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Abu Dhabi, UAEMonday 28 May 2018

A decade after his debut, Rameez Shahzad ready to get back among the runs for UAE cricket team

Over a decade after debuting for the UAE while still a schoolboy, Rameez Shahzad is ready for a belated second chance at international cricket.

UAE players Rameez Shahzad, left, and Ghulam Shabeer during a training session at the Sharjah Cricket Stadium in Sharjah. Satish Kumar / The National
UAE players Rameez Shahzad, left, and Ghulam Shabeer during a training session at the Sharjah Cricket Stadium in Sharjah. Satish Kumar / The National

Over a decade after debuting for the UAE while still a schoolboy, Rameez Shahzad is ready for a belated second chance at international cricket.

The big-hitting batsman made his first-class bow for the national team against Ireland in 2005, in a match in which Eoin Morgan scored 150 for the opposition.

Both players subsequently tried their luck in English county cricket. Morgan went on to switch allegiances to England, win a World Twenty20, play Indian Premier League cricket, and become one of the most recognisable players in the game.

Rameez, by stark contrast, has rarely been spotted since. The time he spent studying in the UK while attempting to make it at Durham in the county game cost him eight years of his international career.

His pursuit of a professional contract in England was only realistically possible if he attempted to qualify as a resident.

Having been born in Pakistan – albeit he had moved to UAE, where father Shahzad Altaf was a renowned national team player, within months – he had to restart the four-year qualifying process upon returning to the Emirates.

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As an outstanding player on the domestic scene, his recall to the squad has felt long overdue for all involved in UAE cricket.

The matches against Scotland next month will be his first competitive appearances for the UAE since the 2008 ACC Trophy final against Hong Kong in Malaysia.

“Back then I had been doing well in domestic cricket but was not selected to play in the [2008 Asia Cup in Pakistan] and I became disheartened,” Rameez, 28, said.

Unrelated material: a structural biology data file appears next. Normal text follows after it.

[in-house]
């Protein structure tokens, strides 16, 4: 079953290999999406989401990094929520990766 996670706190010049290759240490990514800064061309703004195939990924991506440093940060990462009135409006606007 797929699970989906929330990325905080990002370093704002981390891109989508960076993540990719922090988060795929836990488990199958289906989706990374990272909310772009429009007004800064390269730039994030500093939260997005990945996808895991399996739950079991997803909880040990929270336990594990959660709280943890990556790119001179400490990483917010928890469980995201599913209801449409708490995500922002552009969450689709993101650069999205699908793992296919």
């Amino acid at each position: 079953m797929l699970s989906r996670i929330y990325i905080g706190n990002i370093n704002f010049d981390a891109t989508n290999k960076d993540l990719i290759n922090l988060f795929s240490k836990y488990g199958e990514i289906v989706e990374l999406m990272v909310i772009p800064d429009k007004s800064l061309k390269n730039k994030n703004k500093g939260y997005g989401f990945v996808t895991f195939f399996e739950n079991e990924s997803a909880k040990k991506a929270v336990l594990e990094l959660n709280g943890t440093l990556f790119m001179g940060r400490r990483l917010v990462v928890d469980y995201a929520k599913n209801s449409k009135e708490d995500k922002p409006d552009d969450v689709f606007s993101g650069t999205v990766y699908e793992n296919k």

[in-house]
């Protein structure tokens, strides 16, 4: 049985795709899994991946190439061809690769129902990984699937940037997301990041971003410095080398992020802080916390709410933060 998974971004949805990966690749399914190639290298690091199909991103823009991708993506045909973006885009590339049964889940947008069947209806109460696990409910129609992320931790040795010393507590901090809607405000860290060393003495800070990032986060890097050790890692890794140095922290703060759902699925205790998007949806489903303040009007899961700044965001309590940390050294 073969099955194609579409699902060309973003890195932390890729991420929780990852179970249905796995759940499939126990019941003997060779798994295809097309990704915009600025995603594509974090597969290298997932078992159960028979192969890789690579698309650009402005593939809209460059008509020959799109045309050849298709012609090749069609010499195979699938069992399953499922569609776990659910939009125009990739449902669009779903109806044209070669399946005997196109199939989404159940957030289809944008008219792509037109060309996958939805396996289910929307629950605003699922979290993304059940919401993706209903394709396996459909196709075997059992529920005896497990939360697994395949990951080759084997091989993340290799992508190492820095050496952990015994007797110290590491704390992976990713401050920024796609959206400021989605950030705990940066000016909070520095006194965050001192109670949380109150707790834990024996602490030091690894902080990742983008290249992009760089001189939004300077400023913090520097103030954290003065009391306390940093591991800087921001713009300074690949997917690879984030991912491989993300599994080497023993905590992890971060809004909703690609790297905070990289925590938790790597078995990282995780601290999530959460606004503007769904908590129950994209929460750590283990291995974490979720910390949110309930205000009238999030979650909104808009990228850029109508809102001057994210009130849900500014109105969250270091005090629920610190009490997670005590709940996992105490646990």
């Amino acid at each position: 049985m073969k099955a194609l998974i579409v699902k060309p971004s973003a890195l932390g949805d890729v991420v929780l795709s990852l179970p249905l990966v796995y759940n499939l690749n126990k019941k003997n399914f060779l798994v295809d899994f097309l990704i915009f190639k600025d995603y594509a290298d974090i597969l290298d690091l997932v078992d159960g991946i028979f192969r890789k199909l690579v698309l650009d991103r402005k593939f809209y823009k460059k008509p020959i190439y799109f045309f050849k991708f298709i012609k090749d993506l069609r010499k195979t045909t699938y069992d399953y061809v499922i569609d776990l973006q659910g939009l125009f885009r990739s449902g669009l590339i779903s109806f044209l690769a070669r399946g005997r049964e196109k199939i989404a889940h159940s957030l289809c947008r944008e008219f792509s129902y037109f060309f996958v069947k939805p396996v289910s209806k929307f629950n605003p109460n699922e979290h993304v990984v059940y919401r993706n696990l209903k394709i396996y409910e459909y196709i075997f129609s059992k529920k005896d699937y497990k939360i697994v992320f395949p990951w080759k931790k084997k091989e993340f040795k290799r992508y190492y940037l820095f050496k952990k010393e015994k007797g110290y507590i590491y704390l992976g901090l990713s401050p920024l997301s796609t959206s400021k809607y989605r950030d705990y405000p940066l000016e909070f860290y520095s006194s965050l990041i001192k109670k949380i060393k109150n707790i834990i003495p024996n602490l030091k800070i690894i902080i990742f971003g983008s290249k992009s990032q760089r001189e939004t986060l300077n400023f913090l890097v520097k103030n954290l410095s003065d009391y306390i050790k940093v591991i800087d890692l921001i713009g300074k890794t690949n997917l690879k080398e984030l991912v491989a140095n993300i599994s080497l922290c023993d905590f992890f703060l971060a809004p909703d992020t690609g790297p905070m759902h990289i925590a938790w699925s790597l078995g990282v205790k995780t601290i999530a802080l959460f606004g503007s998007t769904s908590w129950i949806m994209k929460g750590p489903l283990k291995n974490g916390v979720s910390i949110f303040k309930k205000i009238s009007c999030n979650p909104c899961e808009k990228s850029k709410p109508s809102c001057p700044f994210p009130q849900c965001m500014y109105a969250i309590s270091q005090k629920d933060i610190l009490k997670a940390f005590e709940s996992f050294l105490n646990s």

“Geoff Cook, the Durham coach, suggested I come to England to do a stint in county cricket and to do my education there as well.

“Even though I wasn’t born here, I have lived in this country for 24-25 years, and I had played for the UAE. But my case went to the ICC and they said I didn’t qualify.

“The Emirates Cricket Board tried on my behalf, but I had no option but to wait.”

The lost years were a waste for both the player and the national team. Had life worked out differently, Rameez might have been an established part of a middle order that is now in need of stability.

The national team are still coming to terms with the en masse retirement of senior players such as Khurram Khan, Saqib Ali and Mohammed Tauqir. Rameez wants to be part of the solution.

“As a kid, when I used to see Khurram play, I used to think to myself, ‘One day I am going to be the Khurram Khan of this team’,” Rameez said.

“I think that time is here now, and hopefully I can do it. My goal is not only to reach a major tournament, but to do well there.

“We have played World T20, World Cup and Asia Cup now and our aim should be to qualify for the second round next time.”

Paul Franks, the UAE interim coach, hopes Rameez does justice to his rich ability upon his return to the side in Scotland.

“He is very talented, and this is going to be a big step for him,” Franks said. “The fact he has played some cricket in the UK is an advantage to him.

“He talks like he wants to be a good international player, but there is a lot of educating to do there. He has got some hurdles to cross.

“Is he going to nail it straight away? I don’t know, but in the medium to long term, I think he is going to be a very good player for the UAE.”

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